Cookies Policy

This site uses cookies. By continuing to browse the site you are agreeing to our use of cookies.

I accept this policy

Find out more here

Living Donor Organ Transplantation in Europe: Re-evaluating its Role

No metrics data to plot.
The attempt to load metrics for this article has failed.
The attempt to plot a graph for these metrics has failed.
The full text of this article is not currently available.

Brill’s MyBook program is exclusively available on BrillOnline Books and Journals. Students and scholars affiliated with an institution that has purchased a Brill E-Book on the BrillOnline platform automatically have access to the MyBook option for the title(s) acquired by the Library. Brill MyBook is a print-on-demand paperback copy which is sold at a favorably uniform low price.

Access this article

+ Tax (if applicable)
Add to Favorites

image of European Journal of Health Law

Hard choices confront societies generally as well as clinicians individually in the face of escalating organ supply requirements for transplantation within Europe. Living organ donation is an important supplement to cadaveric sources of supply, at least in the short to medium term. However, all acceptable therapeutic transplantation strategies require a proper legal regulatory framework to facilitate their use and to encompass central ethical principles and standards. Living donor organ transplantation has typically lacked such a framework, creating vagueness and both doubt and scepticism as to its status and practice.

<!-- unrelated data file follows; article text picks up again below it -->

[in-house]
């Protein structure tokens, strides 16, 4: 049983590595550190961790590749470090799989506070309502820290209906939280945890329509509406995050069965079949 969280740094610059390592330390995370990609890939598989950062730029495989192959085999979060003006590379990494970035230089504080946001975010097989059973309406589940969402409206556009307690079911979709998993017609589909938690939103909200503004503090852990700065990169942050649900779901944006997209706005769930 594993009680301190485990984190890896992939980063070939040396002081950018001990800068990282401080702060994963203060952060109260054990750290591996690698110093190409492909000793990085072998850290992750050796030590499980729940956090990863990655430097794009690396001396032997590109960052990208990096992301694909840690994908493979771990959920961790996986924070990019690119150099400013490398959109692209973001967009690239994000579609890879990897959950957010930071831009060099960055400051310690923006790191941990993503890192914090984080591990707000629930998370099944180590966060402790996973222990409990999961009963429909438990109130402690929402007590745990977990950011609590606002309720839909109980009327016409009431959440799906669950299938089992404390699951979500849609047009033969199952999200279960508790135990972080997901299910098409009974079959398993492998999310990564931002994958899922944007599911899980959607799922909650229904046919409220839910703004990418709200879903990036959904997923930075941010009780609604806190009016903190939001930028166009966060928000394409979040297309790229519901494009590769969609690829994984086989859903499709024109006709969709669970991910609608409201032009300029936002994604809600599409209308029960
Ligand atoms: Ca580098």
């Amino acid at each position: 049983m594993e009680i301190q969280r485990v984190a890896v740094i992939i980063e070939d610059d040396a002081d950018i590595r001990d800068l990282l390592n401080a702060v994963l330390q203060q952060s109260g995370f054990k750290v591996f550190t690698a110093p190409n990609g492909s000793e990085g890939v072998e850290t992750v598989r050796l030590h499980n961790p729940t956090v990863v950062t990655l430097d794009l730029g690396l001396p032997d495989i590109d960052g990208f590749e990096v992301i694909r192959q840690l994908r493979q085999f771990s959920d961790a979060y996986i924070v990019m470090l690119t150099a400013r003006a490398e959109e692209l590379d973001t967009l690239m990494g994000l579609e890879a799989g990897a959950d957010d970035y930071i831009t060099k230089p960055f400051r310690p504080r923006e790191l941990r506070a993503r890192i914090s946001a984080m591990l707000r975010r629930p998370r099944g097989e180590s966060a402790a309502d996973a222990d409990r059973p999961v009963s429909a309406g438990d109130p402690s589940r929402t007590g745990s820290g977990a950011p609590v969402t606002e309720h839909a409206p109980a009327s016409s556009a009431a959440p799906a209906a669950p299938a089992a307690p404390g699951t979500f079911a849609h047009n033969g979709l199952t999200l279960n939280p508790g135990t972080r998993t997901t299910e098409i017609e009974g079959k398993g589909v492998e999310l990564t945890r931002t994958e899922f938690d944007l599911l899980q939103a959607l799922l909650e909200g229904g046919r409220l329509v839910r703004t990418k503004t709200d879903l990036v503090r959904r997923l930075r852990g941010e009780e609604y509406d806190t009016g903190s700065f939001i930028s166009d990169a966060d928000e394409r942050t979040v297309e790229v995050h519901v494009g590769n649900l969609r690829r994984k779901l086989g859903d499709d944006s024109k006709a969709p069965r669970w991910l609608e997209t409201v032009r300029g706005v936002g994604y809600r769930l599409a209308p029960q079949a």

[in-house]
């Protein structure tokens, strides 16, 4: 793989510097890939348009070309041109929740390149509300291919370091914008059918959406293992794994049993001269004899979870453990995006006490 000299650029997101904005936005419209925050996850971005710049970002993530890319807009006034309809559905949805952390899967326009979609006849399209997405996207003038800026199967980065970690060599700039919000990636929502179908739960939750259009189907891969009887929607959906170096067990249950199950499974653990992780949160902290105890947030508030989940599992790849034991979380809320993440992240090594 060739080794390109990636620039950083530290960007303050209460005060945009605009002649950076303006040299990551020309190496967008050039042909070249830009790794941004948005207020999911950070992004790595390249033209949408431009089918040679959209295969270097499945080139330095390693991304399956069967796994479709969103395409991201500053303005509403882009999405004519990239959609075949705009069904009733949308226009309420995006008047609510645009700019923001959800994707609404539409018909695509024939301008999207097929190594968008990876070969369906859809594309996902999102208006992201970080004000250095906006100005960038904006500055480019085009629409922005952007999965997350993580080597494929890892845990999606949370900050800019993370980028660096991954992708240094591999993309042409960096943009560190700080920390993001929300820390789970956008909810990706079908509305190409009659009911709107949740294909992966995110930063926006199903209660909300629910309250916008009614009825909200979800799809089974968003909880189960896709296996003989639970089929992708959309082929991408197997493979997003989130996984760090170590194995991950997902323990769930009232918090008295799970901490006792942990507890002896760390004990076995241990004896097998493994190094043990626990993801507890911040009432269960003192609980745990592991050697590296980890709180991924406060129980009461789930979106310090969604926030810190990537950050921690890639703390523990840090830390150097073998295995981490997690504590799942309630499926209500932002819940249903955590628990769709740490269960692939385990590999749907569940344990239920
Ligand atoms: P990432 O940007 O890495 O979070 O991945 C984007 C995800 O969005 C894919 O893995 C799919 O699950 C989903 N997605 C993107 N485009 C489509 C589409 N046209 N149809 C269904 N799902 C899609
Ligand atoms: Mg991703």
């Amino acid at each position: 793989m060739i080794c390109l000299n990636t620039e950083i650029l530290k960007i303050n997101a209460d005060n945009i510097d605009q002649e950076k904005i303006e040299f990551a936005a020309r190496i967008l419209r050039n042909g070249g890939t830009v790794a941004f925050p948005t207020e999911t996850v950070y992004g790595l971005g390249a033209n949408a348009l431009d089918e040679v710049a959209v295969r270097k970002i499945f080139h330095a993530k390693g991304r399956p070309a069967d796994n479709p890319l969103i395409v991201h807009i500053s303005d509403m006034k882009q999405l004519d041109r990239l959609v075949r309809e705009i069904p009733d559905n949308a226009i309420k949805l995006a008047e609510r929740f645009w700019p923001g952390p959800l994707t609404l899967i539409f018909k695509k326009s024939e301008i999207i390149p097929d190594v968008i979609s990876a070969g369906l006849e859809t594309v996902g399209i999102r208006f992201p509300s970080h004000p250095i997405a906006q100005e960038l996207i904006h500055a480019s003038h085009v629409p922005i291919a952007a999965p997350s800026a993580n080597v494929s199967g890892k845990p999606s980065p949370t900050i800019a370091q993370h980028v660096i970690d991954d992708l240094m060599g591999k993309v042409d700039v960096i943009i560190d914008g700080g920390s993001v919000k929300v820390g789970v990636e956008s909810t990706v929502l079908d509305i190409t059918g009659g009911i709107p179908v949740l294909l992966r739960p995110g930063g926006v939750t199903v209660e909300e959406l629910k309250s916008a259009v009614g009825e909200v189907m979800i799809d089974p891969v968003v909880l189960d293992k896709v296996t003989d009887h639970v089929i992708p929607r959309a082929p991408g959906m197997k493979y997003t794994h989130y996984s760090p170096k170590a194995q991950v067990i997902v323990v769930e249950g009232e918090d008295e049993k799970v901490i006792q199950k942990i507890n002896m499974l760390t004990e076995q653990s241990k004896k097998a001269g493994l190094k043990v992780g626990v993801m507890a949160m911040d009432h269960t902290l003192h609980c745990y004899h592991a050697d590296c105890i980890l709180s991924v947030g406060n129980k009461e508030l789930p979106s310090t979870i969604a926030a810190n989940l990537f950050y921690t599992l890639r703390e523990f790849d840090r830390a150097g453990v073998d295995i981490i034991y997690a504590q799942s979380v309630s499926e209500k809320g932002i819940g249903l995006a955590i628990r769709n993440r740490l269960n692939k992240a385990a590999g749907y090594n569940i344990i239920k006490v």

Affiliations: 1: Department of Law, De Montfort University, Leicester; 2: Centre for Health Policy and Law, Erasmus University Rotterdam


Full text loading...


Data & Media loading...

Article metrics loading...



Can't access your account?
  • Key

  • Full access
  • Open Access
  • Partial/No accessInformation